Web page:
Thursday, July 19, 2012

When 'giving it your all' is giving too much

In an all too predictable scene from last night's Blue Jays game, Brett Lawrie leaped over a guard-rail, Superman-like, to catch a fly ball in Yankee stadium, banging his leg on a smaller railing as he came crashing back to the Earth. (Not that it really matters, but he didn't make the catch.) It doesn't look particularly ugly at first. And then it does with the benefit of a slowed replay and a better angle:


To quote the YES network commentators, Lawrie is one of those guys who "gives it their all". And according to Kevin Kaduk with Yahoo Sports, Lawrie "came away with...the respect of those who happened to be watching". But from all the comments I've read, Dirk Hayhurst comes closest to hitting the nail on the head...:

Let's make sure that this is perfectly clear: it isn't a coincidence that Lawrie is both a guy who 'gives it his all' and that he hurt himself, nor should we bemoan how unfortunate it is that such an accident and injury would befall someone who plays so recklessly. (Much less pay him respect for doing so.) It is, in fact, entirely foreseeable, and the injury is the direct result of his overly-intense style of play. And it shouldn't be encouraged.

Because it was also entirely avoidable. What's lacking from the discourse surrounding the injury is any discussion of, frankly, Lawrie's stupidity. Jumping into a concrete camera bay - a concrete camera pit, no less, because it looks like it's recessed from field-level by about 2 feet - is an undeniably stupid thing to do. And we shouldn't lament his accident, praise his vigour, or give him our "respect" when he does things that are unnecessarily dangerous. Instead, we need to hold him accountable, because in hurting himself he also hurts his teammates.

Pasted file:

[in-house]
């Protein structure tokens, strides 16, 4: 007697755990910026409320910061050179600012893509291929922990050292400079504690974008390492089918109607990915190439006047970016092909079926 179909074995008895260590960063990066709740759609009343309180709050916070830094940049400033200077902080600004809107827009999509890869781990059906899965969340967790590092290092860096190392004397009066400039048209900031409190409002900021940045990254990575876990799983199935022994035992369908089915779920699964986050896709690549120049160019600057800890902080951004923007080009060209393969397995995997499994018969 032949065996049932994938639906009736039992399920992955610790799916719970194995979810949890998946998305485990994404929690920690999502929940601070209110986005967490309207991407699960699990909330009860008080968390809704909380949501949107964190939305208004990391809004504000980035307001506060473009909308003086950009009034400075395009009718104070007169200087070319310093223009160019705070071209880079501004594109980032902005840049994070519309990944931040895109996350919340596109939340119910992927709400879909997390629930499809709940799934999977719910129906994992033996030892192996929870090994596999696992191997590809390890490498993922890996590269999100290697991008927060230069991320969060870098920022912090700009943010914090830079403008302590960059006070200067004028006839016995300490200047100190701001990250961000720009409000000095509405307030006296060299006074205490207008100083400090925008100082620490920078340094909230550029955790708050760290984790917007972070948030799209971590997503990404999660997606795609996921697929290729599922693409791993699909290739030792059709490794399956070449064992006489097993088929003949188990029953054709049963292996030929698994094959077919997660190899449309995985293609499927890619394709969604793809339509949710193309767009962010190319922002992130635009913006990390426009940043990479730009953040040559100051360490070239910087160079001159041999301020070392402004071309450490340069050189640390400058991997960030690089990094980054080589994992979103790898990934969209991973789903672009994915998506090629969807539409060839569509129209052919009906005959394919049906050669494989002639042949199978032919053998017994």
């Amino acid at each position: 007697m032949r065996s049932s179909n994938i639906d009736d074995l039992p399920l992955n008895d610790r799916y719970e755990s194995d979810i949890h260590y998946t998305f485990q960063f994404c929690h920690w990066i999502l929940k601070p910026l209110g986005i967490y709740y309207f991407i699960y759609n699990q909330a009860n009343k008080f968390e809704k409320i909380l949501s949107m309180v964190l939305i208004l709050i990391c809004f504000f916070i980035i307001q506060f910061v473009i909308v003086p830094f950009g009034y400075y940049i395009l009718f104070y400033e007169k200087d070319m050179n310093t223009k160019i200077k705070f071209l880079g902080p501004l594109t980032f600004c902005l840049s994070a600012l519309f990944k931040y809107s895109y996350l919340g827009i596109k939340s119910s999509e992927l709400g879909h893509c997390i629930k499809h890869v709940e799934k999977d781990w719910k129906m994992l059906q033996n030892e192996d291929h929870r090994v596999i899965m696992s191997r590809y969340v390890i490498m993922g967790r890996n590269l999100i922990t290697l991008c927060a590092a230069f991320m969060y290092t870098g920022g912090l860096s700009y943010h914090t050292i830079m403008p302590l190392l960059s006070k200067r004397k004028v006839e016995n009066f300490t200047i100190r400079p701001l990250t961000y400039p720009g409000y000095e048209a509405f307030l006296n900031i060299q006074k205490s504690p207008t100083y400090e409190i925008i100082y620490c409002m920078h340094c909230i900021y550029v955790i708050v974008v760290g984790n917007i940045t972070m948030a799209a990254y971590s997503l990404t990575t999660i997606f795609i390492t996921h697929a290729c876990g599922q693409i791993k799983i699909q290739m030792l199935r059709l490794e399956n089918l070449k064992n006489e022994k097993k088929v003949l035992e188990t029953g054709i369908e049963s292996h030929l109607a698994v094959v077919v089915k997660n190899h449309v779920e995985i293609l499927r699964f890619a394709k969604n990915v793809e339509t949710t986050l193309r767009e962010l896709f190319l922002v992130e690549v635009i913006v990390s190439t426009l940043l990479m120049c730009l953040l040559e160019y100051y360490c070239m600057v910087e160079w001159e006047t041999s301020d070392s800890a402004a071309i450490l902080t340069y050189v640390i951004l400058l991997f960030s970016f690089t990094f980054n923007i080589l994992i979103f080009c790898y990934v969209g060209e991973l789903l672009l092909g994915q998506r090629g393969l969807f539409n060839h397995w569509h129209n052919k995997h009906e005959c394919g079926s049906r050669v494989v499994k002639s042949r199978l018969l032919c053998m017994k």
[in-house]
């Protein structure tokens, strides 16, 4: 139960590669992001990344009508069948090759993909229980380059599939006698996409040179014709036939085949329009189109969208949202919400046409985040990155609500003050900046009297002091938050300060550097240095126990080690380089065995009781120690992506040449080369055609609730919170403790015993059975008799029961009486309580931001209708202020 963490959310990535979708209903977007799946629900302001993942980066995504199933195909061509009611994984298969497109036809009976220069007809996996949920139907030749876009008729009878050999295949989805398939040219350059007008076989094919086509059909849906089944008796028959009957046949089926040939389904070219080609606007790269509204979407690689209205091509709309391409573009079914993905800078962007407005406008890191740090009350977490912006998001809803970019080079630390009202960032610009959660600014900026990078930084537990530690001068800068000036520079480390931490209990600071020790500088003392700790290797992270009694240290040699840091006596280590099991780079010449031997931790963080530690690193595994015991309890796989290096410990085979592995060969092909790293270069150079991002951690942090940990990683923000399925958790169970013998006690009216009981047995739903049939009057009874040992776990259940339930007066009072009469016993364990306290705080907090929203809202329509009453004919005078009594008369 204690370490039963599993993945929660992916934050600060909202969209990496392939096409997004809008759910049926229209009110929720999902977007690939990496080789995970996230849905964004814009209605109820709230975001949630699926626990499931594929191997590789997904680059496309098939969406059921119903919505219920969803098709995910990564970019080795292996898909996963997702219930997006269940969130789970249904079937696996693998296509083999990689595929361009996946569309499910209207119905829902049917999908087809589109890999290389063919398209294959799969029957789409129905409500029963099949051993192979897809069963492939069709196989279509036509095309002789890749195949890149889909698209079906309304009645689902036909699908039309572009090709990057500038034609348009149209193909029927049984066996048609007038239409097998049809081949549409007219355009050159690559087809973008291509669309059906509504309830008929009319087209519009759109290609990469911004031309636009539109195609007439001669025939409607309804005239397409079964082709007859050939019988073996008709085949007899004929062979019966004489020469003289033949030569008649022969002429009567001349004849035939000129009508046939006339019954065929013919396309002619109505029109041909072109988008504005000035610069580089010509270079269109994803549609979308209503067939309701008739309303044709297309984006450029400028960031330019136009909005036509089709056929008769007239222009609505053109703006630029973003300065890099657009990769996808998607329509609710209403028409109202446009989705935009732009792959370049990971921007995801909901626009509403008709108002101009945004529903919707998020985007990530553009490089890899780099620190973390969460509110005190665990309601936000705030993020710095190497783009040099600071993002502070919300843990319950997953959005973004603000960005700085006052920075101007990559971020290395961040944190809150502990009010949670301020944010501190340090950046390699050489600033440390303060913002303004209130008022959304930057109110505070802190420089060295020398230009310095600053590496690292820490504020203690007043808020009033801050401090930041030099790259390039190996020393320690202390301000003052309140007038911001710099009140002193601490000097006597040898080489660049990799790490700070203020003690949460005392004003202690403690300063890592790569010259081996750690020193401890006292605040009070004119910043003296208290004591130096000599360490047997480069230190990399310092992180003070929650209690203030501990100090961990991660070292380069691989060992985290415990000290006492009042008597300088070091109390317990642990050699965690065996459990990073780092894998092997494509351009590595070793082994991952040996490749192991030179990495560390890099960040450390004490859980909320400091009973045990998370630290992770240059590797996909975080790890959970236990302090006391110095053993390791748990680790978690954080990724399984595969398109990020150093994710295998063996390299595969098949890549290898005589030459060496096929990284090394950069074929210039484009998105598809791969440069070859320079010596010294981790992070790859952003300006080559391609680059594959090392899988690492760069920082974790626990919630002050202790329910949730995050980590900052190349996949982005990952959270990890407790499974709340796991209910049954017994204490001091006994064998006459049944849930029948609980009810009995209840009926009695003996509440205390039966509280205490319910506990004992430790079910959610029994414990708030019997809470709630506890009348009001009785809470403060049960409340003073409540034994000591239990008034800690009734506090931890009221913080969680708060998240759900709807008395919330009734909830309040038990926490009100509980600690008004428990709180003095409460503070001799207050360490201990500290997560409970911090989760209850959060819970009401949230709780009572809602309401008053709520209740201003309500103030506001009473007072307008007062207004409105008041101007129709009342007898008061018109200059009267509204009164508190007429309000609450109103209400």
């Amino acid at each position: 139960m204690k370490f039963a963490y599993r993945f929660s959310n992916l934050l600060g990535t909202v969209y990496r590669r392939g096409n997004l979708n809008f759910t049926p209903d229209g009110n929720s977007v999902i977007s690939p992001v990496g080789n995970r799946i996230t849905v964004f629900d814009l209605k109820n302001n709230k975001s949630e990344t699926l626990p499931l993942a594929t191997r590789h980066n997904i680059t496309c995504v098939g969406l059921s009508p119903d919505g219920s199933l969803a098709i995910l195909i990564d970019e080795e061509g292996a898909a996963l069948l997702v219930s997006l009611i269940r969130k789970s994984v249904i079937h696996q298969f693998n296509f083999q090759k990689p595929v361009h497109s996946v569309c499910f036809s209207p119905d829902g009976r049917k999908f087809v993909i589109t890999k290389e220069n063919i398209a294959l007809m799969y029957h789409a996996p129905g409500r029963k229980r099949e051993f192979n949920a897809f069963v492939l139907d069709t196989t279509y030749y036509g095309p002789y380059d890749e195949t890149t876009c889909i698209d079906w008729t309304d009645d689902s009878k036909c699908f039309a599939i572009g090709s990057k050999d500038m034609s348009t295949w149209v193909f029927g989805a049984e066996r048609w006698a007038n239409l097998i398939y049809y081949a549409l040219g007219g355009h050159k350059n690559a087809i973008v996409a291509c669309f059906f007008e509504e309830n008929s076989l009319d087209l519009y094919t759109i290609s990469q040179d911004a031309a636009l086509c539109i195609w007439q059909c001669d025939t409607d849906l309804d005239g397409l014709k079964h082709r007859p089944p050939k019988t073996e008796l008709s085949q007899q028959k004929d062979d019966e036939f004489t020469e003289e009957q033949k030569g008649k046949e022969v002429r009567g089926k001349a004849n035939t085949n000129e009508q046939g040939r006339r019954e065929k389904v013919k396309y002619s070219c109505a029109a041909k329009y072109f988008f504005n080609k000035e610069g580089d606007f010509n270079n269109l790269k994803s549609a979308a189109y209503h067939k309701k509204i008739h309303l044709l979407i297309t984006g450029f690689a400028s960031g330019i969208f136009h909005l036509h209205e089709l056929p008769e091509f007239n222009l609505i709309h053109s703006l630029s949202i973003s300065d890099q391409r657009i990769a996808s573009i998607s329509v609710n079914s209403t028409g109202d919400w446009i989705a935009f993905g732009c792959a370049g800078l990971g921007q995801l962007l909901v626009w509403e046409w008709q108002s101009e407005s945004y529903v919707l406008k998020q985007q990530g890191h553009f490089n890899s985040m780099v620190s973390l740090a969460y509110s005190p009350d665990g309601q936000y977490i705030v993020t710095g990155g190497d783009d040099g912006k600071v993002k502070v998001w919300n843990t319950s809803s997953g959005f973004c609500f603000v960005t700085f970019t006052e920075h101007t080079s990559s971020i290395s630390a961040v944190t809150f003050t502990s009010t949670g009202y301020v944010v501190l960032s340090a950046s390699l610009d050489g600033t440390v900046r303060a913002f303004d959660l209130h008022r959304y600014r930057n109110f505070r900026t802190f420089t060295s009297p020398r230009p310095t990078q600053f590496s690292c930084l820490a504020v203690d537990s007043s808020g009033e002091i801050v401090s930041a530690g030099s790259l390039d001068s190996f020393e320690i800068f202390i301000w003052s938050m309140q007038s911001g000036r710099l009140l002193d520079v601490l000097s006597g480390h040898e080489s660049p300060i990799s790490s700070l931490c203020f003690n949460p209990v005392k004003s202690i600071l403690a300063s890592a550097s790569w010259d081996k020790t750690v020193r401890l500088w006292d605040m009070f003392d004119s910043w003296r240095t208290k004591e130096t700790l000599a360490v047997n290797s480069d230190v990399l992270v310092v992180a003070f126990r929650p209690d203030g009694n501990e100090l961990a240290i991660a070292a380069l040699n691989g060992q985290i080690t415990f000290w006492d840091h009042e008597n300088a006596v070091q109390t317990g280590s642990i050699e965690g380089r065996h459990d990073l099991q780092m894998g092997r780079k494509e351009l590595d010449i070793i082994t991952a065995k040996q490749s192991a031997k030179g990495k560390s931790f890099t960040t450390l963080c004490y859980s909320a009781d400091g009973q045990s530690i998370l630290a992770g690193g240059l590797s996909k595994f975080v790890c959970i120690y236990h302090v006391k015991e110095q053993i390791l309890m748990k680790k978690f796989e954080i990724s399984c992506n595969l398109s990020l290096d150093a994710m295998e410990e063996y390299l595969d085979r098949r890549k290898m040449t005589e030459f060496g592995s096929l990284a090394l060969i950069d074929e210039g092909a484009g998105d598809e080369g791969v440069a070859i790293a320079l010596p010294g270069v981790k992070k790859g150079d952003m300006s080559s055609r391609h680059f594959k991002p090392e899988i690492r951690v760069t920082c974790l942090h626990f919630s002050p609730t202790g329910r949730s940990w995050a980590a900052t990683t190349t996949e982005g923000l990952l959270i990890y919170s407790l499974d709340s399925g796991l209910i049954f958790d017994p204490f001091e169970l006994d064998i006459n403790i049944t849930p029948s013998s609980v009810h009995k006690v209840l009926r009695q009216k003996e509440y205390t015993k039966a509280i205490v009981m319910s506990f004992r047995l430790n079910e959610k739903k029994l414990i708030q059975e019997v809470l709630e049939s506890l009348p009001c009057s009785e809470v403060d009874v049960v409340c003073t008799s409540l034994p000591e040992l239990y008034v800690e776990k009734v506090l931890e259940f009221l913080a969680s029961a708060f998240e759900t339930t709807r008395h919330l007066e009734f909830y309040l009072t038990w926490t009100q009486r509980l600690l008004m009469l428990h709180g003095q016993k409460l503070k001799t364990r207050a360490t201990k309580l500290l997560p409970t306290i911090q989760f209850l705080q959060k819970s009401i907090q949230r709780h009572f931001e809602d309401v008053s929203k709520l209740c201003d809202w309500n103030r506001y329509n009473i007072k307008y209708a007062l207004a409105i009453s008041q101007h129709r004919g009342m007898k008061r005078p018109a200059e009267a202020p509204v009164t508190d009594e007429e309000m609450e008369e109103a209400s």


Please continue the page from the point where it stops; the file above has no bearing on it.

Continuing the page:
I'll admit that this looks cool, but, seriously,
it's also just completely unnecessary. Photo by the AP.

It's customary, when players are accused of the opposite problem - of playing too lackadaisically, of not running-out a ground ball, not playing hard when the game isn't close - to bench them. (Sometimes, this strategy is misused - like when a player fails to run on a play that's an automatic-out 99% of the time in an 8-0 game. But, sometimes, it makes a lot of sense.) And Lawrie, as a result of his own carelessness, is very likely to miss a game or two. That's maybe something, a de facto suspension, if you will.

But I'm not sure that's good enough. Players get benched for hurting the team because they don't try hard enough - why not bench Lawrie because he hurt the team by trying too hard? (No, seriously.) For his own good, even. Because if someone isn't able to convince him that, occasionally, it's just fine to ease up, he's not going to be long for this sport. And that's bad news for anyone and everyone who's associated with or simply likes the Toronto Blue Jays

1 comment:

neilshyminsky said...

I should add that the one possible defense of this play might be that the game was close or that this play was particularly important. But neither is true - assuming the teams are evenly matched, Win Probability says the Yankees were already 87.7% likely to win. (Making the out would drop that likelihood by about 1%; when Texeira reached base with a single, it went up about 1% instead.) Further, the Leverage Index - which marks the importance/impact of that at-bat, in terms of its potential ability to affect the end-result - was 0.25, which is near-meaningless. (An average at-bat is a 1, and a higher score means it's more meaningful.)

So, to add insult to injury (literally!), it was a completely pointless effort.